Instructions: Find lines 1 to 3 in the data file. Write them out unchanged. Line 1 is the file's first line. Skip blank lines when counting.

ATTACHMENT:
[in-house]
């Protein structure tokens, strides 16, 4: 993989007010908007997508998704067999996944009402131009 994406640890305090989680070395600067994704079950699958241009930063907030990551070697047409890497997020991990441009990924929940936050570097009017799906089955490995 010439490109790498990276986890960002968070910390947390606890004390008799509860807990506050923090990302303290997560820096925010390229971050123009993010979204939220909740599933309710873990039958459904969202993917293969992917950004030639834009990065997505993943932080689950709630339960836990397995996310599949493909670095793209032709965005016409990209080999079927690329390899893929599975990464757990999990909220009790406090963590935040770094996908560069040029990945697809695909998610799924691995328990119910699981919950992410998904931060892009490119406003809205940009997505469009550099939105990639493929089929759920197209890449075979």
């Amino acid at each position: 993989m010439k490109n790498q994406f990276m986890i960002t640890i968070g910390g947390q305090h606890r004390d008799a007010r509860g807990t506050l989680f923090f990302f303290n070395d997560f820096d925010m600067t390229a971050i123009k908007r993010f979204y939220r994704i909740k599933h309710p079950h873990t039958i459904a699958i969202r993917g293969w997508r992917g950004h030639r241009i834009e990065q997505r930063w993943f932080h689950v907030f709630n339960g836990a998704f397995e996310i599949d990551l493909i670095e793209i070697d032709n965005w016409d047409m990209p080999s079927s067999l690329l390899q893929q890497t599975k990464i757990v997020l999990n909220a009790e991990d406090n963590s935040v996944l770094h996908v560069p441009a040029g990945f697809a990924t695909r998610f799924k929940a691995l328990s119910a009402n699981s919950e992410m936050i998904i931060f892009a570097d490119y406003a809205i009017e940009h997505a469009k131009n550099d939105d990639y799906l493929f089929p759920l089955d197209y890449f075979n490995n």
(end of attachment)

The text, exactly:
[in-house]
């Protein structure tokens, strides 16, 4: 993989007010908007997508998704067999996944009402131009 994406640890305090989680070395600067994704079950699958241009930063907030990551070697047409890497997020991990441009990924929940936050570097009017799906089955490995 010439490109790498990276986890960002968070910390947390606890004390008799509860807990506050923090990302303290997560820096925010390229971050123009993010979204939220909740599933309710873990039958459904969202993917293969992917950004030639834009990065997505993943932080689950709630339960836990397995996310599949493909670095793209032709965005016409990209080999079927690329390899893929599975990464757990999990909220009790406090963590935040770094996908560069040029990945697809695909998610799924691995328990119910699981919950992410998904931060892009490119406003809205940009997505469009550099939105990639493929089929759920197209890449075979």
């Amino acid at each position: 993989m010439k490109n790498q994406f990276m986890i960002t640890i968070g910390g947390q305090h606890r004390d008799a007010r509860g807990t506050l989680f923090f990302f303290n070395d997560f820096d925010m600067t390229a971050i123009k908007r993010f979204y939220r994704i909740k599933h309710p079950h873990t039958i459904a699958i969202r993917g293969w997508r992917g950004h030639r241009i834009e990065q997505r930063w993943f932080h689950v907030f709630n339960g836990a998704f397995e996310i599949d990551l493909i670095e793209i070697d032709n965005w016409d047409m990209p080999s079927s067999l690329l390899q893929q890497t599975k990464i757990v997020l999990n909220a009790e991990d406090n963590s935040v996944l770094h996908v560069p441009a040029g990945f697809a990924t695909r998610f799924k929940a691995l328990s119910a009402n699981s919950e992410m936050i998904i931060f892009a570097d490119y406003a809205i009017e940009h997505a469009k131009n550099d939105d990639y799906l493929f089929p759920l089955d197209y890449f075979n490995n």